Open mHealth

Cell phone apps are becoming increasingly important for getting our news, staying organized, and even becoming healthier. Every day, more apps are created for finding health information, and tracking and sharing health data with our health care providers. These mobile health (mHealth) apps are becoming more popular—with one in five smartphone users now having a health app, according to Pew Internet. However, many of these apps are not built in an open-source way that allows easier data-sharing across platforms or collects data as useful guides for action for patients and providers, such as allowing physicians to track a patient’s symptoms between appointments.

To break down barriers between health and technology, RWJF’s Pioneer Portfolio supports Open mHealth, a nonprofit that aims to make use of mobile health data by building a free open-source platform. This approach will help developers create apps that patients, providers, and researchers can use to collect, analyze, and share health data. Through this open approach, mHealth will be able to reach its full potential sooner.

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Open mHealth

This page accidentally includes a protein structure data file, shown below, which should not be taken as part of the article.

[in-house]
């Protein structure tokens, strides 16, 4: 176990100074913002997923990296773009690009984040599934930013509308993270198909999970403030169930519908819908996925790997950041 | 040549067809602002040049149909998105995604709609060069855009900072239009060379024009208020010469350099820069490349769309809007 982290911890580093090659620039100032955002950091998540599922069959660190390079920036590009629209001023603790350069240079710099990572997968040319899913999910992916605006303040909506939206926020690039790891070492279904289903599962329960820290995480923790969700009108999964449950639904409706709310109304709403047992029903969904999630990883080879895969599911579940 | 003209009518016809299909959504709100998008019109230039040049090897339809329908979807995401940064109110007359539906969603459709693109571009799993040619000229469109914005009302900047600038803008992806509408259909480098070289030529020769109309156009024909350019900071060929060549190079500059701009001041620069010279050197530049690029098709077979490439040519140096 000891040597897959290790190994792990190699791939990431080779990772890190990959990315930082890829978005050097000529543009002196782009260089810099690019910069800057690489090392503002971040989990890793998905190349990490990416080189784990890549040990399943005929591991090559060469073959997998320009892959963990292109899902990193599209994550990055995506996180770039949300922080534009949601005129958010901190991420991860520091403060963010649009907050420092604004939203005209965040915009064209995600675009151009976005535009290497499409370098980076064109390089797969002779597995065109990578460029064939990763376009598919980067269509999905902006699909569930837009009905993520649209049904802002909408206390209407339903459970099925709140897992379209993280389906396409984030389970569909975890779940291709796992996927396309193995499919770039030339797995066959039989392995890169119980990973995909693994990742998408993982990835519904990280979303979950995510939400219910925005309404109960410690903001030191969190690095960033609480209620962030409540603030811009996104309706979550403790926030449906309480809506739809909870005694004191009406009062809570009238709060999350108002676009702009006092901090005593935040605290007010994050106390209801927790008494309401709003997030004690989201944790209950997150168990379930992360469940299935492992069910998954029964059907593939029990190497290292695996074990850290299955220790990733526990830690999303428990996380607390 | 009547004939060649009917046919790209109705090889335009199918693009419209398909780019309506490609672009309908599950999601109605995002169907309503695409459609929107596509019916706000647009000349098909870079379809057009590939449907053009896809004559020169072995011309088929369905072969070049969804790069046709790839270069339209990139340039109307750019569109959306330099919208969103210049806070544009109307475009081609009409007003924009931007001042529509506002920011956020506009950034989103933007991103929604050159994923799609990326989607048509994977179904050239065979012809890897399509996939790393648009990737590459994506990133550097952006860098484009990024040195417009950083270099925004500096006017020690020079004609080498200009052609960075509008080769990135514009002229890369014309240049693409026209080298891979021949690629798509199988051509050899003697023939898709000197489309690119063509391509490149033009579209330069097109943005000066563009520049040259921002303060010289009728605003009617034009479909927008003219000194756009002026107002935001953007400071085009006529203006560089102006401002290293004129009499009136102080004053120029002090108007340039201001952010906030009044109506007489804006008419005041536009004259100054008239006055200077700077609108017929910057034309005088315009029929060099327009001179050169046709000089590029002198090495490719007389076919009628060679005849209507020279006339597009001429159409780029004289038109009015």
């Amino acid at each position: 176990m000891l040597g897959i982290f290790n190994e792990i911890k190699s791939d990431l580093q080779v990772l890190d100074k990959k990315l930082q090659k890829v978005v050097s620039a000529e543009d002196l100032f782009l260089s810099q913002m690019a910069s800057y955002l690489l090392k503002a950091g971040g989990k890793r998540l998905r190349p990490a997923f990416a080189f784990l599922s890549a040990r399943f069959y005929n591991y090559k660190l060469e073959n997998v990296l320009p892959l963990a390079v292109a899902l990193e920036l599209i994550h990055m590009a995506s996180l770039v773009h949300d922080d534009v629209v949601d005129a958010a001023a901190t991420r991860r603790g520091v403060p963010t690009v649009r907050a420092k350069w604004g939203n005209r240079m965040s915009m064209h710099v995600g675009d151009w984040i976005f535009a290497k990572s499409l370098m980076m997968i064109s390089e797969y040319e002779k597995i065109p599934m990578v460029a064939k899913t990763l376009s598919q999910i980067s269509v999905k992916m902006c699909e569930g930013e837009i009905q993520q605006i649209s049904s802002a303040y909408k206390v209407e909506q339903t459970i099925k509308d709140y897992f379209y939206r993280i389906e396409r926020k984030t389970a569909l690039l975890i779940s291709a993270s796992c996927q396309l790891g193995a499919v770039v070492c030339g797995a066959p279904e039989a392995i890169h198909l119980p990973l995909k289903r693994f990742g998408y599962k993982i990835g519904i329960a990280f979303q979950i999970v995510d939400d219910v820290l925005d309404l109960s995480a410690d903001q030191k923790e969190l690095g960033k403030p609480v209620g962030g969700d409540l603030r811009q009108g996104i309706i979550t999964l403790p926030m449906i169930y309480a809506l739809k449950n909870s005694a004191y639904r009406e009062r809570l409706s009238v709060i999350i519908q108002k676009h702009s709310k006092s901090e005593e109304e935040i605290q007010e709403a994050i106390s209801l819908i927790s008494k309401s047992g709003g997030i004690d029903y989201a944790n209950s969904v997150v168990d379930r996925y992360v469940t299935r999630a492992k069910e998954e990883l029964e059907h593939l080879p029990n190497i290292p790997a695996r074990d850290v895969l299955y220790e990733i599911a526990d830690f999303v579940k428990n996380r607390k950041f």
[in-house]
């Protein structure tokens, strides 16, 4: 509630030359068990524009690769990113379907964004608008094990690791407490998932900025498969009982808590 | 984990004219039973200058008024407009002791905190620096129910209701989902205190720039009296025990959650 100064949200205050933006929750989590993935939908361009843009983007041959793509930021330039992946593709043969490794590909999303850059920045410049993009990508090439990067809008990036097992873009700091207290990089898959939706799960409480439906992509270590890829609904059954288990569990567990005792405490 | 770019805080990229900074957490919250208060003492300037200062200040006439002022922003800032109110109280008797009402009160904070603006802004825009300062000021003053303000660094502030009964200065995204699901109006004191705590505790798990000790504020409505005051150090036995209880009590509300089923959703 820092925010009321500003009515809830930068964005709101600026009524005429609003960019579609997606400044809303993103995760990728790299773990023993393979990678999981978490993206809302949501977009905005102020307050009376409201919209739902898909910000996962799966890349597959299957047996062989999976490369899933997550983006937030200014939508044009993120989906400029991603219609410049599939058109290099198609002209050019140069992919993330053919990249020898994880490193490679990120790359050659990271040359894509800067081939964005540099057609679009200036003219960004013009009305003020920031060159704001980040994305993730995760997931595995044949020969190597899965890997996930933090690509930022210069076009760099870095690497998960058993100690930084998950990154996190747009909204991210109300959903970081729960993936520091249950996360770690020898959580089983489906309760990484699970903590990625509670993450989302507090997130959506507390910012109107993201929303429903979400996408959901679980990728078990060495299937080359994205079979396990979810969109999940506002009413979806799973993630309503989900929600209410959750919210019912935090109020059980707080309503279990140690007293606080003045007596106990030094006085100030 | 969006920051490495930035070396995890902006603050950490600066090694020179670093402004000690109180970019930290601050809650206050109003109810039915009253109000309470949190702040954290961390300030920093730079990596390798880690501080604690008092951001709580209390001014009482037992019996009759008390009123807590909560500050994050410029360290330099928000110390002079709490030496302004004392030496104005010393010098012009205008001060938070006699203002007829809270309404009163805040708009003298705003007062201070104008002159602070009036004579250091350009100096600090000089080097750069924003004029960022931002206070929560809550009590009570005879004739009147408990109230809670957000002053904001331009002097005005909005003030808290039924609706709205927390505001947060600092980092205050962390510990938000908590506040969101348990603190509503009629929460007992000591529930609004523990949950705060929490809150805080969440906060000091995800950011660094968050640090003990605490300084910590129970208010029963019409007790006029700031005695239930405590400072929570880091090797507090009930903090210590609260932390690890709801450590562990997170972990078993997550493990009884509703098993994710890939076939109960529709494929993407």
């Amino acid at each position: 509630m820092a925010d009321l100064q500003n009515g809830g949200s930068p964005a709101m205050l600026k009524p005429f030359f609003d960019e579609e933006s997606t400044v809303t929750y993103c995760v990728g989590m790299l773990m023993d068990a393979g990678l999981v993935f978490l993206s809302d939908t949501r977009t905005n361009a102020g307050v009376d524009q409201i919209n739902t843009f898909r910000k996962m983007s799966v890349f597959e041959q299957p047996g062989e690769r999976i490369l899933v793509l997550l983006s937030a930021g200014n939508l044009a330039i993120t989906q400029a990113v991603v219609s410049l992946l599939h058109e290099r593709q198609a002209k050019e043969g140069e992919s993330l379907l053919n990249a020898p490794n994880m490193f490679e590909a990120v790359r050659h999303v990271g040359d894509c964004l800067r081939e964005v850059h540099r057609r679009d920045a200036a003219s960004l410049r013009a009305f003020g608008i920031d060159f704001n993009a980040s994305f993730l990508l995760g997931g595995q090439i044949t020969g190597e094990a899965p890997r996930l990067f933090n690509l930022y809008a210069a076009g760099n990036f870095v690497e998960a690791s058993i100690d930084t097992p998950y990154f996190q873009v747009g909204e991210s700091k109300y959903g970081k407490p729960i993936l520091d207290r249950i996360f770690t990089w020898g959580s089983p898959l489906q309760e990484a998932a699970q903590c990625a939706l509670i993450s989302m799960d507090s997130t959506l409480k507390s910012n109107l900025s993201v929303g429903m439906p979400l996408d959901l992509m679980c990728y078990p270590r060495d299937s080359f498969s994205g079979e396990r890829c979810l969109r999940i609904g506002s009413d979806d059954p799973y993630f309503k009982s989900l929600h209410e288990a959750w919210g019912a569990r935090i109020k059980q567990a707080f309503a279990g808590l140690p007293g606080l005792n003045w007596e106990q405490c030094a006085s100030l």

San Francisco, CA

Deborah Estrin
Project Director

Ida Sim
Project Director

.@OpenmHealth connects innovators in health & technology to make #mHealth apps more meaningful

Experts estimate 1 in 5 smartphone users has an #mHealth app that can be used to improve health

Research and Publications

An Open Architecture to Improve Individual- and Population-Level Health

An Open Architecture to Improve Individual- and Population-Level Health

Open approaches have accelerated innovation in many fields—including the creation of the Internet—and can similarly advance the mHealth field. By fostering an open architecture and encouraging developers and health innovators to collaborate, Open mHealth is promoting industry-wide cooperation and growth, rather than siloed technologies and competition, to create more effective mHealth apps.

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Open mHealth on Pioneering Ideas

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